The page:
Abrahams' new solo outing is almost an hour's worth of gorgeous work that soars over the entire world of ambient textures. No two songs touch down in the same spot but it's all clearly rooted on one planet. The opener "There He Reclined" sets the mood with it's hazy organ & glitchy electronics, like a slow motion ocean of warmth. From there he explores the depths of minimal drone, reverbed guitar, long resonant tones, avant piano twinkling/smashing, delicate glitch, jangly bells, non-jazz, jet engine walls, static noise, echoing dub techno, fucking everything.

"Twig Blown" is the shortest track yet it's easily the most stunning. Up until that song, things have been semi-straightforward but then he drops this insane field recording glitch noise blowout with shuffling feet, squeaking balloons, and lonely piano, landing on a remote island of chaos. Of course the following track, "The Same Time," is an expansive pop-hymn-like organ piece with the curved FX pipes set to infinity. So so awesome.

The trick to listening to Play Scar is to chill the fuck out and be ready for anything. Nothing on here requires dancing or earplugs, just a healthy desire to be wowed by sounds. There is a master audio crafter at work, doing things I never would have imagined appropriate, and he makes it seem so goddamn cool. More Abrahams, please.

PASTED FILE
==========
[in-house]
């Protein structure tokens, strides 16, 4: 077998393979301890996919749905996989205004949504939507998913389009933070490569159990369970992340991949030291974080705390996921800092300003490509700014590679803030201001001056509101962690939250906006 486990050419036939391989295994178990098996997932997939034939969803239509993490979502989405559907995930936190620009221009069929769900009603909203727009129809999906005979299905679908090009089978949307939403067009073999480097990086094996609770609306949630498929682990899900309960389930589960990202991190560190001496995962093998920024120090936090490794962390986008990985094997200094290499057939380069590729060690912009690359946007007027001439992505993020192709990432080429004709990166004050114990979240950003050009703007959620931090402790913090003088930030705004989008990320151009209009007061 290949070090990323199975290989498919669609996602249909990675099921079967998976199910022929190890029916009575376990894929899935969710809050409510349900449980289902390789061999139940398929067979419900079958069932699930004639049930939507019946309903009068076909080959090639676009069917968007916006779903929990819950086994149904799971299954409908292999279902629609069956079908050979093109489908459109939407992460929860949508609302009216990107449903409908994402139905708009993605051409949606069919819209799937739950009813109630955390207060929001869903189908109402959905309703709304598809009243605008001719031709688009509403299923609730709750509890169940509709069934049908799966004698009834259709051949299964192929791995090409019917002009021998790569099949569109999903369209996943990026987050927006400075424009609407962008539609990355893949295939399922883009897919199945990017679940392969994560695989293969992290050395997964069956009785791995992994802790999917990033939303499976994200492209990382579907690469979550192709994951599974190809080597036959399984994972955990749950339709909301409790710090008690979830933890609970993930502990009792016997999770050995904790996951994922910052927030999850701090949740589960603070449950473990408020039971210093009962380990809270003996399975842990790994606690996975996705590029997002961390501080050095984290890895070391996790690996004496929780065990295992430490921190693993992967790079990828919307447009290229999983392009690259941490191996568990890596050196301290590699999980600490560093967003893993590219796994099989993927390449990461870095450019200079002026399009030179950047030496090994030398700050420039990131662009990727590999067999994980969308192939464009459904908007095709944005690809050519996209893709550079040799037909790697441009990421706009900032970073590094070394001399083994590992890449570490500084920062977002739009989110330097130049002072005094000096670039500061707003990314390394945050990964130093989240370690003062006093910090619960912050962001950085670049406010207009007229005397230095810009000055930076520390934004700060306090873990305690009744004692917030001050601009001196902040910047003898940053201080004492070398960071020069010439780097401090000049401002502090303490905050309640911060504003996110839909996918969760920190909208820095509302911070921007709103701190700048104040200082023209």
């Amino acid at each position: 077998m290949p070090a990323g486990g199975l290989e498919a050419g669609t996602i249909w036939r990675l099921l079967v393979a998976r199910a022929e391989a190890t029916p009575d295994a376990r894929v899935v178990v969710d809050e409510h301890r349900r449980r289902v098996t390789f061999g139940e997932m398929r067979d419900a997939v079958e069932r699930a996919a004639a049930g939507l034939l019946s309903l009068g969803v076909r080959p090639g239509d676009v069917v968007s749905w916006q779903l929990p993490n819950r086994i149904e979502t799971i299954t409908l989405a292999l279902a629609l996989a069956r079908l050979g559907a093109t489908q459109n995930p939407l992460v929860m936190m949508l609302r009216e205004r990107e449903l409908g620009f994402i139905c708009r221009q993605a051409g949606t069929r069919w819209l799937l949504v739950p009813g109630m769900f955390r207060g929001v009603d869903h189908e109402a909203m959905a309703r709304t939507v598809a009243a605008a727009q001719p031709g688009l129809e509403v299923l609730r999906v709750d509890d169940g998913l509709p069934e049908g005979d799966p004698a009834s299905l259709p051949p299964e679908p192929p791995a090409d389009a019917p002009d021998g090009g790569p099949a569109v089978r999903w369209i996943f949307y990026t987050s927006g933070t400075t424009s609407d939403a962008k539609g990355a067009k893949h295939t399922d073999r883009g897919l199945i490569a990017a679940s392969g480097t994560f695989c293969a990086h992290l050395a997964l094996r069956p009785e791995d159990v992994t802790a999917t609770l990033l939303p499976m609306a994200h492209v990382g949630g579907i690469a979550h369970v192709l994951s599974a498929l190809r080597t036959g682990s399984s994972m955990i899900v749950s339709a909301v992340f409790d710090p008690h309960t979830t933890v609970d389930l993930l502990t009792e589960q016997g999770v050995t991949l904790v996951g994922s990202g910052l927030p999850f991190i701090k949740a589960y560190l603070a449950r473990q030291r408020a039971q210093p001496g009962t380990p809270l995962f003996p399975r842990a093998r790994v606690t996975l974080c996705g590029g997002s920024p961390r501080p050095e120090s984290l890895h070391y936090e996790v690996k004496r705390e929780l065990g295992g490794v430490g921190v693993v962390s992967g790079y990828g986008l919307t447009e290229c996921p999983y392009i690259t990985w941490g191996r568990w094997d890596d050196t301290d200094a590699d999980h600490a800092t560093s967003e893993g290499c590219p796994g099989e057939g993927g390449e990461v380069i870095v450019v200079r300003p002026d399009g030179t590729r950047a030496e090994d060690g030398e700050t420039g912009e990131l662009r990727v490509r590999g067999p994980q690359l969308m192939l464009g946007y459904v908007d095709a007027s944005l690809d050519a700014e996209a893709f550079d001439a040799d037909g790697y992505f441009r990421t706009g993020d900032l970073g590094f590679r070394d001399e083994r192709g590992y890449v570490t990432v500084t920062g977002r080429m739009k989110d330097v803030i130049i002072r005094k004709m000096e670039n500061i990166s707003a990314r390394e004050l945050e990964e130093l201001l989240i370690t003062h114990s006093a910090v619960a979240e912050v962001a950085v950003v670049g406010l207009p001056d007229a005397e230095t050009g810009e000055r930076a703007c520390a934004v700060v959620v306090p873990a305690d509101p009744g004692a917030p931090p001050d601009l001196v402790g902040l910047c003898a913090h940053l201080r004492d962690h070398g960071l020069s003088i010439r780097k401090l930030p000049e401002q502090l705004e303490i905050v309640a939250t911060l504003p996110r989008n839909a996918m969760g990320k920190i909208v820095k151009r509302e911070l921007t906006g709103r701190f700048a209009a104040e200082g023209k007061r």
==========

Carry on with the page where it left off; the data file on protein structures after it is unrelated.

Wednesday, August 25, 2010

Tristan Perich - 1-Bit Symphony (Cantaloupe, 2010)

Tristan Perich - Movement 4

If you've been reading AGB for more than a couple of years, or even if you've just been paying attention to cool shit lately, then you've probably heard of Tristan Perich and his sound/music/art brilliance. He just released 1-Bit Symphony, the sequel/follow up to 1-Bit Music. He's making waves not just because he's making 1-bit music, but because it comes contained on a little chip attached inside a CD jewel case. You plug your headphones or speakers directly into the jewel case and flip the switch to "On."

The structure of Symphony is just about the same as it was with Music, with 6 elements: "music maker," on/off switch, battery, skip button, volume knob, and headphone jack. The two main differences are that the music is actually "performed live" now (not gonna pretend I know what that means) and that now you can fast forward through a song by holding the skip button. Not sure why, but still a nice option I suppose.

The music aspect of Symphony is worlds different, though. If you thought Music was lush for 1-bit tunes, just you wait. It's called 1-Bit Symphony for a reason. 5 movements of astoundingly diverse and complicated lo-fi electronics. There's much less emphasis on the dance/glitch like Music, instead focusing more on serious, though still a tad poppy, compositions. There's really no way to accurately describe 1-bit music but that's probably because I don't truly understand it. Your best bet is to listen to "Movement 4" up there if you're not already.